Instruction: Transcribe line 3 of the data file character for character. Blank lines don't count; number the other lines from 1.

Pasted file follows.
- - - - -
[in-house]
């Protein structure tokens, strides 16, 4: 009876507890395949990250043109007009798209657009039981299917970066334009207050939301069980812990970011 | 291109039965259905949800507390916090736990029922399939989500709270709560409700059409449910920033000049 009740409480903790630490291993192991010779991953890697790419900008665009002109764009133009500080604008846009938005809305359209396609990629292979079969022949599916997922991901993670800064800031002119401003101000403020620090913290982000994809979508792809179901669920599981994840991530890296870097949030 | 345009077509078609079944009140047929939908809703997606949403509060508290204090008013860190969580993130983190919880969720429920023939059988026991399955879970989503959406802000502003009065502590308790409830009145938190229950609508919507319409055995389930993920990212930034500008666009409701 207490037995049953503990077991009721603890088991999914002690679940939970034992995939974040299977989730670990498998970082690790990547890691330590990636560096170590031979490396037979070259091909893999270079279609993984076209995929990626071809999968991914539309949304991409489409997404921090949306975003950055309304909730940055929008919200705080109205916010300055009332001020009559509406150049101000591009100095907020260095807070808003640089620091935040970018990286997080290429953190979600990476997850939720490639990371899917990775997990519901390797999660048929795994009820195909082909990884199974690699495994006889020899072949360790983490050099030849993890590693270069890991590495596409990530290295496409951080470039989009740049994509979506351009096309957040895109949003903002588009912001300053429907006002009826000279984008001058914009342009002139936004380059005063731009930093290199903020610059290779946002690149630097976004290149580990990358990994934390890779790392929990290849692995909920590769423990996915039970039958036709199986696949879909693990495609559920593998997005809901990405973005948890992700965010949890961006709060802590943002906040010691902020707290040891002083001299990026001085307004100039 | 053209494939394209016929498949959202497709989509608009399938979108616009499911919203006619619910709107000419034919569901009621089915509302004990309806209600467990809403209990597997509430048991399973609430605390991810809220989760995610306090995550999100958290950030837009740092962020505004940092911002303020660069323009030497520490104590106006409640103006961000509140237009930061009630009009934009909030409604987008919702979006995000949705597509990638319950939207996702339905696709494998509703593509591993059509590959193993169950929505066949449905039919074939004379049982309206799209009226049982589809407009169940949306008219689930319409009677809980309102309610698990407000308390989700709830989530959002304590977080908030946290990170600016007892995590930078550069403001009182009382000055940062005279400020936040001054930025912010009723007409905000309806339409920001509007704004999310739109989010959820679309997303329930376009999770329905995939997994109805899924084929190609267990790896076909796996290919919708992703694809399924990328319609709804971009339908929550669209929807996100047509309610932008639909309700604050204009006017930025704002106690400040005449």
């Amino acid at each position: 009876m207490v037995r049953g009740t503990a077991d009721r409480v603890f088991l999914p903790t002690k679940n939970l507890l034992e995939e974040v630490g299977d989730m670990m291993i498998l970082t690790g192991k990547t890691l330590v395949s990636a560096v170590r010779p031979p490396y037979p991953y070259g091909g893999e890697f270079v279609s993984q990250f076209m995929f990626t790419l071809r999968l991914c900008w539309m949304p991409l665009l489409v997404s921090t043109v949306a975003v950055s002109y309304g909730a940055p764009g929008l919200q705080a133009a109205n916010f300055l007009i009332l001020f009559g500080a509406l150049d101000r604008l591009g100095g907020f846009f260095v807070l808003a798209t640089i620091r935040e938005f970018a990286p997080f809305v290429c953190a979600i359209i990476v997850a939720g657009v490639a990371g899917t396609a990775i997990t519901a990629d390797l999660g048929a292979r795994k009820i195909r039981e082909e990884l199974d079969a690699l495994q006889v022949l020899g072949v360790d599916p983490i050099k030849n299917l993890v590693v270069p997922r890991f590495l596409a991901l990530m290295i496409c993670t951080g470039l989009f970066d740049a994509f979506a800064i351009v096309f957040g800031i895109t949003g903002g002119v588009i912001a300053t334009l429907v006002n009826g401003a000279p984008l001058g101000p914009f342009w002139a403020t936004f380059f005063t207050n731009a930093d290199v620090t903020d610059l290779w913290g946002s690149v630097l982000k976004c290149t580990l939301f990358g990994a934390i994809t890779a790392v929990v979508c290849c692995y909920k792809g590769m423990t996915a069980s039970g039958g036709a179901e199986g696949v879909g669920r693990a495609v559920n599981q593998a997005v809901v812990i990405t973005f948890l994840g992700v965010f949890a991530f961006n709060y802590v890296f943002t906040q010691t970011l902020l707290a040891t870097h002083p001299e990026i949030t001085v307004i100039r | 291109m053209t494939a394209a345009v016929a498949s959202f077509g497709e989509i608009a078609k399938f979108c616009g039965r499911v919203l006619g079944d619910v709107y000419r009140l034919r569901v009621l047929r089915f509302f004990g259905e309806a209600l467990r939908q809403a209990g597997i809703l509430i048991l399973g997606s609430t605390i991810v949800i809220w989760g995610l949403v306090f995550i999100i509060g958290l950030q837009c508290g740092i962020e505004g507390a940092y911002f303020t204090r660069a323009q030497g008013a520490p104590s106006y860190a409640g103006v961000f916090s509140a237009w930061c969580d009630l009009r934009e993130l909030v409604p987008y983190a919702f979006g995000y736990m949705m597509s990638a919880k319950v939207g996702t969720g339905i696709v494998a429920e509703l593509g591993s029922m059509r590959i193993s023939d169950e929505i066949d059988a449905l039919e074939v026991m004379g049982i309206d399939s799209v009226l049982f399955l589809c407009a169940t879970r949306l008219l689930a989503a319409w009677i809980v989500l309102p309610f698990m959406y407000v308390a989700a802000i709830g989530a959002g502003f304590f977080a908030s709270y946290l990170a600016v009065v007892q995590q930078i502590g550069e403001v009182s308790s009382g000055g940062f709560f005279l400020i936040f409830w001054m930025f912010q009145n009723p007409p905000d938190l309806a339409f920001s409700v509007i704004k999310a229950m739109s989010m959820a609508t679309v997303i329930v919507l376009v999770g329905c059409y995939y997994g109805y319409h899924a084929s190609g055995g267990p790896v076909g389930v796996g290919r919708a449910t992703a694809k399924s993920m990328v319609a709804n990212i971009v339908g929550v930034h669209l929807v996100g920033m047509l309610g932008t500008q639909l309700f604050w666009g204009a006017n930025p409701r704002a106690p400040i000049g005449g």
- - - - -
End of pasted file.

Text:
């Amino acid at each position: 009876m207490v037995r049953g009740t503990a077991d009721r409480v603890f088991l999914p903790t002690k679940n939970l507890l034992e995939e974040v630490g299977d989730m670990m291993i498998l970082t690790g192991k990547t890691l330590v395949s990636a560096v170590r010779p031979p490396y037979p991953y070259g091909g893999e890697f270079v279609s993984q990250f076209m995929f990626t790419l071809r999968l991914c900008w539309m949304p991409l665009l489409v997404s921090t043109v949306a975003v950055s002109y309304g909730a940055p764009g929008l919200q705080a133009a109205n916010f300055l007009i009332l001020f009559g500080a509406l150049d101000r604008l591009g100095g907020f846009f260095v807070l808003a798209t640089i620091r935040e938005f970018a990286p997080f809305v290429c953190a979600i359209i990476v997850a939720g657009v490639a990371g899917t396609a990775i997990t519901a990629d390797l999660g048929a292979r795994k009820i195909r039981e082909e990884l199974d079969a690699l495994q006889v022949l020899g072949v360790d599916p983490i050099k030849n299917l993890v590693v270069p997922r890991f590495l596409a991901l990530m290295i496409c993670t951080g470039l989009f970066d740049a994509f979506a800064i351009v096309f957040g800031i895109t949003g903002g002119v588009i912001a300053t334009l429907v006002n009826g401003a000279p984008l001058g101000p914009f342009w002139a403020t936004f380059f005063t207050n731009a930093d290199v620090t903020d610059l290779w913290g946002s690149v630097l982000k976004c290149t580990l939301f990358g990994a934390i994809t890779a790392v929990v979508c290849c692995y909920k792809g590769m423990t996915a069980s039970g039958g036709a179901e199986g696949v879909g669920r693990a495609v559920n599981q593998a997005v809901v812990i990405t973005f948890l994840g992700v965010f949890a991530f961006n709060y802590v890296f943002t906040q010691t970011l902020l707290a040891t870097h002083p001299e990026i949030t001085v307004i100039r | 291109m053209t494939a394209a345009v016929a498949s959202f077509g497709e989509i608009a078609k399938f979108c616009g039965r499911v919203l006619g079944d619910v709107y000419r009140l034919r569901v009621l047929r089915f509302f004990g259905e309806a209600l467990r939908q809403a209990g597997i809703l509430i048991l399973g997606s609430t605390i991810v949800i809220w989760g995610l949403v306090f995550i999100i509060g958290l950030q837009c508290g740092i962020e505004g507390a940092y911002f303020t204090r660069a323009q030497g008013a520490p104590s106006y860190a409640g103006v961000f916090s509140a237009w930061c969580d009630l009009r934009e993130l909030v409604p987008y983190a919702f979006g995000y736990m949705m597509s990638a919880k319950v939207g996702t969720g339905i696709v494998a429920e509703l593509g591993s029922m059509r590959i193993s023939d169950e929505i066949d059988a449905l039919e074939v026991m004379g049982i309206d399939s799209v009226l049982f399955l589809c407009a169940t879970r949306l008219l689930a989503a319409w009677i809980v989500l309102p309610f698990m959406y407000v308390a989700a802000i709830g989530a959002g502003f304590f977080a908030s709270y946290l990170a600016v009065v007892q995590q930078i502590g550069e403001v009182s308790s009382g000055g940062f709560f005279l400020i936040f409830w001054m930025f912010q009145n009723p007409p905000d938190l309806a339409f920001s409700v509007i704004k999310a229950m739109s989010m959820a609508t679309v997303i329930v919507l376009v999770g329905c059409y995939y997994g109805y319409h899924a084929s190609g055995g267990p790896v076909g389930v796996g290919r919708a449910t992703a694809k399924s993920m990328v319609a709804n990212i971009v339908g929550v930034h669209l929807v996100g920033m047509l309610g932008t500008q639909l309700f604050w666009g204009a006017n930025p409701r704002a106690p400040i000049g005449g």